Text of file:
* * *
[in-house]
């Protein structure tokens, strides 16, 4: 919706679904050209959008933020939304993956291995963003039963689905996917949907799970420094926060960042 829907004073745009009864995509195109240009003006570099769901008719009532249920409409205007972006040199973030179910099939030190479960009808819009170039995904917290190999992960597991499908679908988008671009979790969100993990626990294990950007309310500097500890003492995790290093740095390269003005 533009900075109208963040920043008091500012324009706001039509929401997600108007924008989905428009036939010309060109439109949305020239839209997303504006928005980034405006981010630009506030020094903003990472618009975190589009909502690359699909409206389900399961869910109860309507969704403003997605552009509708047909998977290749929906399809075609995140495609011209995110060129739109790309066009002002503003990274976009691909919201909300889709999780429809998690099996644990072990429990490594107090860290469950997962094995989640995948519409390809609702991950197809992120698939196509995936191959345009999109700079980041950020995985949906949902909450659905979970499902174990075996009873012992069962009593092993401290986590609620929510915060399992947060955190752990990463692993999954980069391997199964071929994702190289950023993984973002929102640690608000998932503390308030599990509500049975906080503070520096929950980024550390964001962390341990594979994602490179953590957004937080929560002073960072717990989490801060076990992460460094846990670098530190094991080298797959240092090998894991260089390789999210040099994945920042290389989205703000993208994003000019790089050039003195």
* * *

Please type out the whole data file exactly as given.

[in-house]
């Protein structure tokens, strides 16, 4: 919706679904050209959008933020939304993956291995963003039963689905996917949907799970420094926060960042 829907004073745009009864995509195109240009003006570099769901008719009532249920409409205007972006040199973030179910099939030190479960009808819009170039995904917290190999992960597991499908679908988008671009979790969100993990626990294990950007309310500097500890003492995790290093740095390269003005 533009900075109208963040920043008091500012324009706001039509929401997600108007924008989905428009036939010309060109439109949305020239839209997303504006928005980034405006981010630009506030020094903003990472618009975190589009909502690359699909409206389900399961869910109860309507969704403003997605552009509708047909998977290749929906399809075609995140495609011209995110060129739109790309066009002002503003990274976009691909919201909300889709999780429809998690099996644990072990429990490594107090860290469950997962094995989640995948519409390809609702991950197809992120698939196509995936191959345009999109700079980041950020995985949906949902909450659905979970499902174990075996009873012992069962009593092993401290986590609620929510915060399992947060955190752990990463692993999954980069391997199964071929994702190289950023993984973002929102640690608000998932503390308030599990509500049975906080503070520096929950980024550390964001962390341990594979994602490179953590957004937080929560002073960072717990989490801060076990992460460094846990670098530190094991080298797959240092090998894991260089390789999210040099994945920042290389989205703000993208994003000019790089050039003195």